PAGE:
Photo Courtesy of The Malibu Times
In a time when most Seaver students had yet to walk, the Malibu campus burned. It was 20 years ago that the Old Topanga fire marred the November sky and scratched the Malibu campus.
Fanned by the Santa Ana winds, the fire lasted from Nov. 3 to Nov. 11, 1993 and torched 359 homes across 18,000 acres. Students and staff were evacuated to Firestone Fieldhouse as the flames blackened main campus. No structural damage was reported by the Malibu Times.
“I remember just finishing class in early November 1993 and walking outside to get a breath of fresh air,” said Professor of Biology Lee Kats. “The smell of smoke was already strong. I was still relatively new to Southern California but I suspected I knew what the distinct odor meant … that a fire had broken out somewhere nearby.”
Hilary Squire (‘96) was a student at the time of the fire, and is now an administrative assistant in the Business division.
“If you believe things happen in threes, the Old Topanga/North Malibu fire was the first of the three,” Squire said. “Then we had the Northridge earthquake in January of ‘94. And then we were hit with the California deluge and everything that had burned in ‘93 turned into mudslides. Needless to say my years at Pepperdine were quite exciting.”
See the statistics below, which are courtesy of the Malibu Times and malibucomplete.com.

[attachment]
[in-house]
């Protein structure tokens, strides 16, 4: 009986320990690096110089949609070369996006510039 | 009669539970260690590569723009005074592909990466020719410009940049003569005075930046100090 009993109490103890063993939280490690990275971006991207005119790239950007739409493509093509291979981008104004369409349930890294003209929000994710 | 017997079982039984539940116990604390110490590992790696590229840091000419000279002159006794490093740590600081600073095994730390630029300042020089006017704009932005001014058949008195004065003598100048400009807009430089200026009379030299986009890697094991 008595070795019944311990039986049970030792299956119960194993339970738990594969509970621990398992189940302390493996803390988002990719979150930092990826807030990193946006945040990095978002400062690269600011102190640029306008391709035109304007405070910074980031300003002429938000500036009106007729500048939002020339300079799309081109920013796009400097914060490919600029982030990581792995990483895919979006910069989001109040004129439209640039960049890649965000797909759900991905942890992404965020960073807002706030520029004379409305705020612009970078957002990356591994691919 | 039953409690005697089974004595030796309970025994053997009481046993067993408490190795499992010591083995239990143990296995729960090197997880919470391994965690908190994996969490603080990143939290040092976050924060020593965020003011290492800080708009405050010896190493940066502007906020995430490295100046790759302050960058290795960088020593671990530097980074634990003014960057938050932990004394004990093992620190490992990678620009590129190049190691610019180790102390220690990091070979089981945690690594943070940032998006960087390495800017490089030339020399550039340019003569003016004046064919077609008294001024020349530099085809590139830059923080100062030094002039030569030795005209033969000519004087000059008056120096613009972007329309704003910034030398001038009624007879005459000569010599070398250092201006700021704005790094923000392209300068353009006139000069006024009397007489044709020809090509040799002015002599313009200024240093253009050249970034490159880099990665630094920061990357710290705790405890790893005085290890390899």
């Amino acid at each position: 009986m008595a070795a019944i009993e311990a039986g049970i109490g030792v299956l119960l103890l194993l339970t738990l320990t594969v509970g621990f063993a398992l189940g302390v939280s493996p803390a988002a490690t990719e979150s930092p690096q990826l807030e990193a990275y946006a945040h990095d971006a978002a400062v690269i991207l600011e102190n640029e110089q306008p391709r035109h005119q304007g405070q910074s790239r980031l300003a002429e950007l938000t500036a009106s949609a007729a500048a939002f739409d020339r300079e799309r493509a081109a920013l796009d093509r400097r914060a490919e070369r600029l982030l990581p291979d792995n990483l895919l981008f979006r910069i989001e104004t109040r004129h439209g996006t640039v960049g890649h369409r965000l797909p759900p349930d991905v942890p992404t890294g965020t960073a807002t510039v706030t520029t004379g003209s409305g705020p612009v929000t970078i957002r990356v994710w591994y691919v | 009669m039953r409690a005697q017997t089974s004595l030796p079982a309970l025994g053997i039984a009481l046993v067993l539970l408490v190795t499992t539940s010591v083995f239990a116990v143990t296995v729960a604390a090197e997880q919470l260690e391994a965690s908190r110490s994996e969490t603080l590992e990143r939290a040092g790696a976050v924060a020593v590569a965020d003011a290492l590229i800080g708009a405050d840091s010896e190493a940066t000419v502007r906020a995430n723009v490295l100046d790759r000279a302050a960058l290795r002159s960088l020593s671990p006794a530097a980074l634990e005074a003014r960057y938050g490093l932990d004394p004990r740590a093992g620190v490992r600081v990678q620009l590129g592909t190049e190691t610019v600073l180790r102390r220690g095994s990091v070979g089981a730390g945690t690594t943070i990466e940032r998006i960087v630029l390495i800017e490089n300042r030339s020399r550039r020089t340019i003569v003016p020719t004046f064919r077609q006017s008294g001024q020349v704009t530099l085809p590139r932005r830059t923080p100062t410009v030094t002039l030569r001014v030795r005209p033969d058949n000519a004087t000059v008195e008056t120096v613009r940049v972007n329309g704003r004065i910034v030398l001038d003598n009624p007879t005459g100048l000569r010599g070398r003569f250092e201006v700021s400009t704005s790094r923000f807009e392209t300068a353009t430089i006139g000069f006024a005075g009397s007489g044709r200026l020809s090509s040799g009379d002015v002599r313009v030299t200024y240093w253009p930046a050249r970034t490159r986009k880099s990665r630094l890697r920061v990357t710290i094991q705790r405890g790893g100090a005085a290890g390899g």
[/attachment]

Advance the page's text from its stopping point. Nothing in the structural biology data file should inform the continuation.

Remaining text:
– 18,000 acres damaged
– fire lasted from Nov. 3 to 11, 1993
– smoke clouds rose to 30,000 ft.
– 7,000 firefighters dispatched
– 359 homes destroyed
– winds up to 60mph
“I was in my first semester at Pepperdine as a transfer student living in Crocker Hall. The word quickly spread in our dorm that there was a fire, so many of us went outside and stood on the road in front of the dorms. The sky was gray with smoke but it also had this yellow glow to it. The wind was something else. It was so strong it could almost blow you over. I had to pull my t-shirt up over my nose and mouth just to breathe. I turned around to look at the ridgeline above campus and could see the flames licking up the backside of the mountain. It was very surreal. I probably should have been afraid but I wasn’t. It was actually pretty exciting. One minute we are being told to evacuate to the gym, the next we are being told to stay.” – Hilary Squire (‘96), Business Division Administrative Assistant
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As published in the Nov. 7 issue of the Pepperdine Graphic.